You must live with great seriousness

Dear readers,

Thank you kindly for joining me on this month’s journey in verse. It’s always a delight to share the words that have moved me over the past year–and to seek out new poets to introduce to you all. I hope you’ve encountered something along the way that resonated with you, and I very much hope you will keep reading poetry throughout the year.

April’s final poem comes from the incredible Nazim Hikmet (1902-1963), who is considered the first modern Turkish poet. As I mentioned in this month’s introductory post, it is through reading poetry that I often rediscover what is worth celebrating and fighting for in this life, even on the darkest days. These stirring words from Hikmet speak not only to what is at stake in each of the poems I posted this month, but to what is at stake in every day of our lives. Here’s to learning to love this world, seriously and deeply and with every fiber of our beings.

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“On Living”

I

Living is no laughing matter:
    you must live with great seriousness
        like a squirrel, for example—
  I mean without looking for something beyond and above living,
        I mean living must be your whole occupation.
Living is no laughing matter:
    you must take it seriously,
    so much so and to such a degree
  that, for example, your hands tied behind your back,
                                your back to the wall,
or else in a laboratory
    in your white coat and safety glasses,
    you can die for people—
even for people whose faces you’ve never seen,
even though you know living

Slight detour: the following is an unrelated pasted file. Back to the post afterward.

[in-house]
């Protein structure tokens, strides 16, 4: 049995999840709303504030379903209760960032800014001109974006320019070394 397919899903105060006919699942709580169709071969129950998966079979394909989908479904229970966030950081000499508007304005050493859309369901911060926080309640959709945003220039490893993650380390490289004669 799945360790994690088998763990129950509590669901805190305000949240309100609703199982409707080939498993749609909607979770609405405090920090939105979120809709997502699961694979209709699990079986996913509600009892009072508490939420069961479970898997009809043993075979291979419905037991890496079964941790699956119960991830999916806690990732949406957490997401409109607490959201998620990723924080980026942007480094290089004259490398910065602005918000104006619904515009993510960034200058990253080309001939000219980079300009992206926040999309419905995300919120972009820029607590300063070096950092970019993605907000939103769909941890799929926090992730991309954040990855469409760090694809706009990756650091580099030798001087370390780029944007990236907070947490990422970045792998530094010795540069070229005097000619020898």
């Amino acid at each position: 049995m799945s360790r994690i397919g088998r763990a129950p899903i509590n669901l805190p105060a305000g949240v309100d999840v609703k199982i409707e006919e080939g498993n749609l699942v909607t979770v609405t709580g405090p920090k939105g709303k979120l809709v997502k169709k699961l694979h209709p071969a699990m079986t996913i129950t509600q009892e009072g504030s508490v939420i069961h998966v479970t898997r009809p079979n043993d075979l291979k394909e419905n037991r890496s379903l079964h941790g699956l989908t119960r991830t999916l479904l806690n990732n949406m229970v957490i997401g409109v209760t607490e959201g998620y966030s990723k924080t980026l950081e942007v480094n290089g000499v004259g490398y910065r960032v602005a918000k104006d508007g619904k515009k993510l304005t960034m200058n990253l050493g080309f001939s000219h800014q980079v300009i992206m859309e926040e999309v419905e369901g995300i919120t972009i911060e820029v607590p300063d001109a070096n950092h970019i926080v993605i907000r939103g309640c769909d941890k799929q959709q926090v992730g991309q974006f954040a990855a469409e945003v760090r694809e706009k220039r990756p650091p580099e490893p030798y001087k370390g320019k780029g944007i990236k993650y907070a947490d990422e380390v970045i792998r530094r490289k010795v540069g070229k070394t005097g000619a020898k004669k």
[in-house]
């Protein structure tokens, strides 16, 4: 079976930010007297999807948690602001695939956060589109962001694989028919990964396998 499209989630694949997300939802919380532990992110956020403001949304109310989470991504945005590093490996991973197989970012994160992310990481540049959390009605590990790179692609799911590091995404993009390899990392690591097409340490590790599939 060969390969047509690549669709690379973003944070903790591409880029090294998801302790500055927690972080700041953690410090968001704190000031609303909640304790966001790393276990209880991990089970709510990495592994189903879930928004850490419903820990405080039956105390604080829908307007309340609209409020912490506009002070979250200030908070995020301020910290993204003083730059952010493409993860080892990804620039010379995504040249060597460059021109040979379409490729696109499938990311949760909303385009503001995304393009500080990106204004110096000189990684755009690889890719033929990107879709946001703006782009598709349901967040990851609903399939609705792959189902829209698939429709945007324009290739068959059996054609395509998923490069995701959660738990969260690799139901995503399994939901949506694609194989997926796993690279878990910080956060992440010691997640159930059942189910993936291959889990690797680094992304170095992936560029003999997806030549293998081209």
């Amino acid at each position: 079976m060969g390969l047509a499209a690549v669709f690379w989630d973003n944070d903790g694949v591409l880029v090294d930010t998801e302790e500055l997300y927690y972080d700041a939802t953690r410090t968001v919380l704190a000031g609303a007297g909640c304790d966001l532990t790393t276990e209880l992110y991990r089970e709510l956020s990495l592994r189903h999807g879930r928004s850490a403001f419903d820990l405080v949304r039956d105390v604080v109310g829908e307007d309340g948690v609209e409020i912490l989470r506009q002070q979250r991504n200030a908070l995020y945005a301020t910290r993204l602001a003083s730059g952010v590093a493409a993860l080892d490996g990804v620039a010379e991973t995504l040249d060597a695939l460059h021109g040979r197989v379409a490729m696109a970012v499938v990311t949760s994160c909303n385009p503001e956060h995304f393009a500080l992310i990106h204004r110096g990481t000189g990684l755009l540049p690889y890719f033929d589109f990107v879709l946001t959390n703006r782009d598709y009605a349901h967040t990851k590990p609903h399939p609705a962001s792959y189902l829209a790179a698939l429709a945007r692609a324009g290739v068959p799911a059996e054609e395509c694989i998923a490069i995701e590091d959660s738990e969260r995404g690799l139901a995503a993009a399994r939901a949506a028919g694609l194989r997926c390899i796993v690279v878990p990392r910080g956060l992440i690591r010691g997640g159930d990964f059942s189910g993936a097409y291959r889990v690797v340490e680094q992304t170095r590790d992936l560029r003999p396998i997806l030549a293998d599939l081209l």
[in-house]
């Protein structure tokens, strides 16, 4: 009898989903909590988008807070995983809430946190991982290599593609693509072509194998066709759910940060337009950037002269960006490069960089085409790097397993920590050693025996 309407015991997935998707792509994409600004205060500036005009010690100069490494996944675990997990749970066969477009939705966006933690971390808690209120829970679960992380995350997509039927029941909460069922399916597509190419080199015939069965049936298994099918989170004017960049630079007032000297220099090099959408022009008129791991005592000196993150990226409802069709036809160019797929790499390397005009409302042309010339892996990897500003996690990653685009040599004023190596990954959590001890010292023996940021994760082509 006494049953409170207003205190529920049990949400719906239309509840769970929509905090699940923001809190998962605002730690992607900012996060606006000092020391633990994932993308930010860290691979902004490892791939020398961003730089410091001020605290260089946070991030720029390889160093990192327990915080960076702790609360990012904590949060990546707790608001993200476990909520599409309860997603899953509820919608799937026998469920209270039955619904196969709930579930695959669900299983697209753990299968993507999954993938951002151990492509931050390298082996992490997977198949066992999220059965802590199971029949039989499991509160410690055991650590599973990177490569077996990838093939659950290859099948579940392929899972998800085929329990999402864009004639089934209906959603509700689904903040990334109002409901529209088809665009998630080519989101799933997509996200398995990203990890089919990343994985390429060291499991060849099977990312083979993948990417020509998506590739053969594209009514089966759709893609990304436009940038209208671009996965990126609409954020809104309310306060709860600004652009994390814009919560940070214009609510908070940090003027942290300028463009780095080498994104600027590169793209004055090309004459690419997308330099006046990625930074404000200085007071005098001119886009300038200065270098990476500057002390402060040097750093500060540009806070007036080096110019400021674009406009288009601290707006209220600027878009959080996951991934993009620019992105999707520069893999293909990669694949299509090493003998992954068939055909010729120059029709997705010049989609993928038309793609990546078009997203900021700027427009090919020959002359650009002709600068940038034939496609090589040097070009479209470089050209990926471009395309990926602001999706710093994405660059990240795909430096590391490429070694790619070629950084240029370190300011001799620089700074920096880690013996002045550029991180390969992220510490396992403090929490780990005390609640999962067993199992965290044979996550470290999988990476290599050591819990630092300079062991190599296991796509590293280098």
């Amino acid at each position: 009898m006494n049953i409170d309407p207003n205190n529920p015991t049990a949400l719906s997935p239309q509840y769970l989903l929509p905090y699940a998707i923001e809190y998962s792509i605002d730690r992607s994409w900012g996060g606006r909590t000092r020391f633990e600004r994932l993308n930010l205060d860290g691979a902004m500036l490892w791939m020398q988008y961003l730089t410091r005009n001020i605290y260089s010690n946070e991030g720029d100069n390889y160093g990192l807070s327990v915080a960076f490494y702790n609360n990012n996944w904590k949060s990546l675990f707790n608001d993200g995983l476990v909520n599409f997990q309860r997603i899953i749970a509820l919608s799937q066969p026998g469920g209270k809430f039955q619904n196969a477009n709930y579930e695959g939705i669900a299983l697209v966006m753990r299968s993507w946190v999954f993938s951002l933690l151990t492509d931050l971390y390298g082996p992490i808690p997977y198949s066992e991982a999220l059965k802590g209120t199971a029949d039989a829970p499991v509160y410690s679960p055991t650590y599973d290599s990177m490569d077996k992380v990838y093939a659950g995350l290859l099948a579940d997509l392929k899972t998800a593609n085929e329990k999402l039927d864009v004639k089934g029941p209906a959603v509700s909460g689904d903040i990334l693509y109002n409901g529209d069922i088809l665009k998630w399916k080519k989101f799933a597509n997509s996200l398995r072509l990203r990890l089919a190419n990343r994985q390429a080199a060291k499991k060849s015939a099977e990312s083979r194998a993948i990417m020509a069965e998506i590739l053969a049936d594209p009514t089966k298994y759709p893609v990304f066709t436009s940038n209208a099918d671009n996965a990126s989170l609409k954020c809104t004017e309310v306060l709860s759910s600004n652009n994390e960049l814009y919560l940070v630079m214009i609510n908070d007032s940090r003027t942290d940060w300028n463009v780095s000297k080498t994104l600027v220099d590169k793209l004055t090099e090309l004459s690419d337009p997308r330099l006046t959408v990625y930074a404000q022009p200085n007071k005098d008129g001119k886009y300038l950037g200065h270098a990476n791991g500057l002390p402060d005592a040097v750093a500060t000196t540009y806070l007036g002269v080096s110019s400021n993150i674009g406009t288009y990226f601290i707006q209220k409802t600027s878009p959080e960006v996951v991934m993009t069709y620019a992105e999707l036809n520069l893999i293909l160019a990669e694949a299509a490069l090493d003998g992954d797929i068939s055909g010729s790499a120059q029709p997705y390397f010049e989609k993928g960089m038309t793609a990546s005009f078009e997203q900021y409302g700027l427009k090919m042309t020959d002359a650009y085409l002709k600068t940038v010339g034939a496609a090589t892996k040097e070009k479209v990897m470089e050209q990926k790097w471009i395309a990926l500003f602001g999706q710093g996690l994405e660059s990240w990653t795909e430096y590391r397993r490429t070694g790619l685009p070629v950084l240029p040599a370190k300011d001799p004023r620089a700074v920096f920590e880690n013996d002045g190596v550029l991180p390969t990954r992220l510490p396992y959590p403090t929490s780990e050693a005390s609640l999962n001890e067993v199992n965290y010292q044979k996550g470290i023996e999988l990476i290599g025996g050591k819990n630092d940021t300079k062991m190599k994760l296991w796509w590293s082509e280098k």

is the most real, the most beautiful thing.
I mean, you must take living so seriously
  that even at seventy, for example, you’ll plant olive trees—
  and not for your children, either,
  but because although you fear death you don’t believe it,
  because living, I mean, weighs heavier.

II

Let’s say we’re seriously ill, need surgery—
which is to say we might not get up
                      from the white table.
Even though it’s impossible not to feel sad
                      about going a little too soon,
we’ll still laugh at the jokes being told,
we’ll look out the window to see if it’s raining,
or still wait anxiously
                      for the latest newscast. . .
Let’s say we’re at the front—
                  for something worth fighting for, say.
There, in the first offensive, on that very day,
                  we might fall on our face, dead.
We’ll know this with a curious anger,
            but we’ll still worry ourselves to death
            about the outcome of the war, which could last years.
Let’s say we’re in prison
and close to fifty,
and we have eighteen more years, say,
                      before the iron doors will open.
We’ll still live with the outside,
with its people and animals, struggle and wind—
                          I mean with the outside beyond the walls.
I mean, however and wherever we are,
            we must live as if we will never die.

III

This earth will grow cold,
a star among stars
              and one of the smallest,
a gilded mote on blue velvet—
              I mean this, our great earth.